I added 4.4 grams using an SME headshell weight and that was the difference maker. That and finally getting the VTA correct! The surface noise is really interesting because it's almost like there's a threshold that if it hits, there's noise. Otherwise it's quiet. I don't seem to have many records with just a little noise with this cartridge.

The Decca/London is tricky because its’ lateral and vertical compliances are very different, the lateral being about 50% higher than the vertical. Schizophrenic! Of course, the effective (moving) mass of all arms is partially determined by the distance of the rear counterweight from the arms’ bearings. To increase an arms’ em, move the counterweight further away from the bearings. To keep the tracking force the same, additional mass is then added to the headshell, thereby further increasing the arms’ em. Serendipity! An arm with medium lateral mass and high vertical would be optimum for the Decca/London. Is there such a beast?

A good way to add mass to the "classically"-styled Decca/Londons (the Maroon/Gold/Super Gold, etc.) is to order it with the optional Decapod top plate/mount. A second benefit to the welcome added mass of the pod is the far superior mounting of the cartridge to the arm it affords. The stock cartridge holder/mount is a flimsy joke, completely unacceptable. Owners of stock cartridges can have the Decapod installed at the factory at the same time retipping is done. Well worth its’ modest price.

@bdp24 I always thought an arm worked best the closer the counterweight was to the bearing assembly. That’s why I suggested a heavier weight to balance the heavier headshell rather than moving the existing one further away.

@noromance, you make a good point. A heavier counterweight closer to the bearings can produce the same effective mass as a lighter one further away, plus create less moment-of-inertia, a good thing say engineers (I take their word for it ;-). The Zeta arm has a counterweight that has it’s rear plate bolted on, with two internal steel washers which can be added or subtracted as needed or desired. Mine was missing one of the washers, so I substituted lead weights bought at a hobby store.

I needed the extra mass to compensate for 1- the missing Zeta counterweight washer, 2- the extra mass of the Decapod on my London Super Gold Mk.7 (it doesn’t weight much more than the standard mount), and 3- the outrigger that is integral to the Townshend Audio Rock Elite table I have the arm mounted on; it gets bolted on to the cartridge end of the arm. The Rock/Zeta/Decca-London combination, a true classic!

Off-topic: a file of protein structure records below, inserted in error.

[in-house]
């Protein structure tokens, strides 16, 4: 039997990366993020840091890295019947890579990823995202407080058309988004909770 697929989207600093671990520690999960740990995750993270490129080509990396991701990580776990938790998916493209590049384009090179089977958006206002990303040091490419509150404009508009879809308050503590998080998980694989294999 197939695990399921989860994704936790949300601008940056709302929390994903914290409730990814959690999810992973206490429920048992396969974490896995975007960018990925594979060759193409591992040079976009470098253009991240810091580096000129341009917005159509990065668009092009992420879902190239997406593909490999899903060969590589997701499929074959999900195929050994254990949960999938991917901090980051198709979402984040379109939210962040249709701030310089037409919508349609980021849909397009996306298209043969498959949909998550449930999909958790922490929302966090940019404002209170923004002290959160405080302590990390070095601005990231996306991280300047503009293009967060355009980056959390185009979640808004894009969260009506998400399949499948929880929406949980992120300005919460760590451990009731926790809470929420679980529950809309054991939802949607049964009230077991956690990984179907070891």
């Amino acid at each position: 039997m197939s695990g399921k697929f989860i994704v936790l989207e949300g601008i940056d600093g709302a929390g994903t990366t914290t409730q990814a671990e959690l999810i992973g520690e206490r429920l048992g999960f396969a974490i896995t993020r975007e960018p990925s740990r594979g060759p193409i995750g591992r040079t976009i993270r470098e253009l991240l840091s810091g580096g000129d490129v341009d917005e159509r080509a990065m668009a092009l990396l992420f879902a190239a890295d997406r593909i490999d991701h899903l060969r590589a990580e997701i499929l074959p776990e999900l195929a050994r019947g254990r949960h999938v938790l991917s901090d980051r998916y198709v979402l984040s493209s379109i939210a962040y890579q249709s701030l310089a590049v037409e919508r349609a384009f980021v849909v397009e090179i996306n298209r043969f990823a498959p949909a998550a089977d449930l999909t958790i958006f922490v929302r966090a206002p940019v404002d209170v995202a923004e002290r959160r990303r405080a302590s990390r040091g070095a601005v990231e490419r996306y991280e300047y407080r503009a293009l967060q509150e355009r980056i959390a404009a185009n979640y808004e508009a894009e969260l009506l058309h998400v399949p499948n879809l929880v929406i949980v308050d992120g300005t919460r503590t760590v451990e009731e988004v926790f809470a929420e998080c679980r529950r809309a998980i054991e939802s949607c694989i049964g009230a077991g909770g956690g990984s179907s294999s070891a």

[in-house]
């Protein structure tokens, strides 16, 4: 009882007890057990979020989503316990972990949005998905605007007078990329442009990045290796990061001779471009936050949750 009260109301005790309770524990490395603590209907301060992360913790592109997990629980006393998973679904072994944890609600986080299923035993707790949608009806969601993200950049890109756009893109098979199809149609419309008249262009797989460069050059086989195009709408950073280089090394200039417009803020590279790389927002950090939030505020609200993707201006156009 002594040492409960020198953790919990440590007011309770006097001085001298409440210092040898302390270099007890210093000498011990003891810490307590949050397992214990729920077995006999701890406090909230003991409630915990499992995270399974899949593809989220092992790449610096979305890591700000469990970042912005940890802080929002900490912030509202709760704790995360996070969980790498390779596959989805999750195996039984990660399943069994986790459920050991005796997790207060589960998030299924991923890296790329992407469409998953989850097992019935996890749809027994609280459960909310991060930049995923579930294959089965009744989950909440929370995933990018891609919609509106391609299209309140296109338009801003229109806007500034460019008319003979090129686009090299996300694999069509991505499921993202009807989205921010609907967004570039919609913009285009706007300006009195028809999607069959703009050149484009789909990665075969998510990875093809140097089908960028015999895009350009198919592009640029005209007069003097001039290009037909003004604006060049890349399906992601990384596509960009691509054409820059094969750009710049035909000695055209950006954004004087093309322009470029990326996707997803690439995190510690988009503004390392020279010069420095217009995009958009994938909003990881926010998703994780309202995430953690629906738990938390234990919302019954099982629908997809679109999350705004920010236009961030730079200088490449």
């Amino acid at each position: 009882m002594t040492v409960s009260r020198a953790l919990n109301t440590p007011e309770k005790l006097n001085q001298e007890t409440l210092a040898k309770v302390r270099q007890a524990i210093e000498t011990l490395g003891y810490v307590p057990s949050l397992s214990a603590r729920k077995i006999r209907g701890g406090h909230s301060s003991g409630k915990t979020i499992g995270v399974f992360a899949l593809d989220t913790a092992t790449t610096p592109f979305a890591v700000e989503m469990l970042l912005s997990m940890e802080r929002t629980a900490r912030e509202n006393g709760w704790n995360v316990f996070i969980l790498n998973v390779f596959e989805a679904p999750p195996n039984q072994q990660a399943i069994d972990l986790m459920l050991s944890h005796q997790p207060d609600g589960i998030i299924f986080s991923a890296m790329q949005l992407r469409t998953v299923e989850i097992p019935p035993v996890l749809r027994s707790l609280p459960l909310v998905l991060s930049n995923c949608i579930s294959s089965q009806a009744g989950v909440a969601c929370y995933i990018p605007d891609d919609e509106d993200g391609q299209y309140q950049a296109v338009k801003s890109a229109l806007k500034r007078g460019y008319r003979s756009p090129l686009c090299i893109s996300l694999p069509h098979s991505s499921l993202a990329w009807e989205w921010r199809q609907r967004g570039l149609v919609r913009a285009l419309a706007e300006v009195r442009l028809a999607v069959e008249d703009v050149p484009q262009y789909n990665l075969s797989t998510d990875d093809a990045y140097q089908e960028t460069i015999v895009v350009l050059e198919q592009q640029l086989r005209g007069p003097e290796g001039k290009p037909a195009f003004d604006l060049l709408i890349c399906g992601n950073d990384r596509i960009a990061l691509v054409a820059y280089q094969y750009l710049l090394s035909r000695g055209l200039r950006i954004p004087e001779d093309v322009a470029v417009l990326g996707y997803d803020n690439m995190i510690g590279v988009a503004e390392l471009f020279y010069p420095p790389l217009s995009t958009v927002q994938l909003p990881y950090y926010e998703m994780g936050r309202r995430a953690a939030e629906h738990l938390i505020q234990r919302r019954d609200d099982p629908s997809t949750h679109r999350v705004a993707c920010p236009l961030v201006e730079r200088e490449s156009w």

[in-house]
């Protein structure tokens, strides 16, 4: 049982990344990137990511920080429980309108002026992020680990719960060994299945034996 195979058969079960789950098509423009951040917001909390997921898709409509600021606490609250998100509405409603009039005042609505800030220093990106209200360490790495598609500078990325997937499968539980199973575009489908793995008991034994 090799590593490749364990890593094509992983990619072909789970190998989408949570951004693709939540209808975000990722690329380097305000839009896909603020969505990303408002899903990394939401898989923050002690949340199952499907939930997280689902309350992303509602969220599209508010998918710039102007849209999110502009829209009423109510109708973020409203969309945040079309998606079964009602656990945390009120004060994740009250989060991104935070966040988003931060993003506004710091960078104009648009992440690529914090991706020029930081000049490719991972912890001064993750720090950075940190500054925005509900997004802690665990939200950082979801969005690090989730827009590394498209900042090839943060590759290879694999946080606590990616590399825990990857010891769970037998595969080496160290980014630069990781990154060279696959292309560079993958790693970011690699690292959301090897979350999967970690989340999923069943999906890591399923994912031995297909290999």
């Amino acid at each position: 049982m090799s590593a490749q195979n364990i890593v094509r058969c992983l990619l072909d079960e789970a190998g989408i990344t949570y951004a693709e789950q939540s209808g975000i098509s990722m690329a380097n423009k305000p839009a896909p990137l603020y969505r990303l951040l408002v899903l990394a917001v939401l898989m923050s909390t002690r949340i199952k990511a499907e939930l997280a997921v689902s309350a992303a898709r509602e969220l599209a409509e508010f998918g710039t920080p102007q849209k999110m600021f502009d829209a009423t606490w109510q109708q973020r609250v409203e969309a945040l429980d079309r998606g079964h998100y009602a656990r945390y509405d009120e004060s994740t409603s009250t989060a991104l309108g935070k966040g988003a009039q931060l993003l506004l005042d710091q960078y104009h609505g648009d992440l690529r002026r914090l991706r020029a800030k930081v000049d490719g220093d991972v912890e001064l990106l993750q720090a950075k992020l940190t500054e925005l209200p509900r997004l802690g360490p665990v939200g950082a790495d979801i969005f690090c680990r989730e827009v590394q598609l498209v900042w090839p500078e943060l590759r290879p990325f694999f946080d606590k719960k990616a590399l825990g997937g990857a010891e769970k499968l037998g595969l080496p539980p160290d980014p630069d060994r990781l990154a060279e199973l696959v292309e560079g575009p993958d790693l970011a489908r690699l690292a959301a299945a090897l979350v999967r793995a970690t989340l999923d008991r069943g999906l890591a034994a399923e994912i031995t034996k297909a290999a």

The horizontal and vertical compliance differences presented by the London Decca cartridges necessitate the use of a "stiff" tonearm.  Adding weight to the headshell and increasing the counterbalance weight of a tonearm will not compensate for a resonance compliance mismatch and, in fact, can make it worse.  Not all stiff tonearms are heavy and not all heavy tonearms are stiff (although most are).

Think of it this way: a PVC pipe is lighter and "less stiff" than an aluminum pipe of equal size, and an aluminum pipe is less stiff than a steel pipe of equal size.  A carbon fibre pipe of equal size would likely to be stiffer and lighter than the PVC pipe; especially if the carbon fibres were aligned down the length of the pipe and not wrapped circumferentially.

Adding weight to each end of the PVC pipe won't make it  any more stiff.  But the added weight, outboard of the fulcrum (pivot point) will almost always increase the resonance amplitude as they swing around the axis.

Interesting. Yet because the tube in question is not PVC, the added weight worked. Perhaps because the added mass is harder to excite allowing the stylus to move without wasting energy vibrating a lighter tube. Even if that tube was stiff.

As stiff an armtube as possible benefits ALL cartridges, but the Decca/Londons, having no rubber damping suspension (and no traditional cantilever; the stylus is attached to a V-shaped metal plate, which goes straight up into the cartridge) benefit most of all. The D/L’s transmit a LOT of mechanical energy into the arm, exacerbating any armtube flex and/or bearing "rattle" present in any given arm. The Zeta is known specifically for its’ strengths in those two criteria.

The front-end damping provided by the Townshend Rock is exactly what makes that table so appropriate for use with Decca/Londons. A damped arm has long been recommended for use with the cartridge, and I have had a few; the Decca International, the Mayware Formula 4, and a modified (with damped bearings) SME 3009 Improved. The Rock makes a damped arm unnecessary (and in fact the front-end damping afforded by that table is a better way to damp than applying it at the back end of the arm), allowing armtube stiffness and superior bearing design & build to be prioritized. The Rock comes with a metal arm mounting plate drilled for the Linn/Zeta arms, which share the same pivot-to-stylus distance. The plate even has the six holes required by the Zeta’s arm mounting collar---very handy. I added a layer of thick acrylic under the metal plate, as that plate is a little too ’lively" for my liking. Yes, I believe in damping resonances!

noromance1, my example was only... an example.

Surface noise may be the deal breaker on the Super Gold. Is that affected by the arm in any way? Are there arms that are better suited than my SME possibly easier on surface noise?
I answered my own question by adding a bunch of weight to the headshell and then putting on the second counterweight onto the sme. Much quieter and more under control sound. 
The FR 64S / Fr66S is known to deal well with 'high energy' carts.  A really high mass arm....but give that a try
There was a little girl,
Who had a little curl,
Right in the middle of her forehead.
When she was good,
She was very good indeed,
But when she was bad she was horrid.
~Longfellow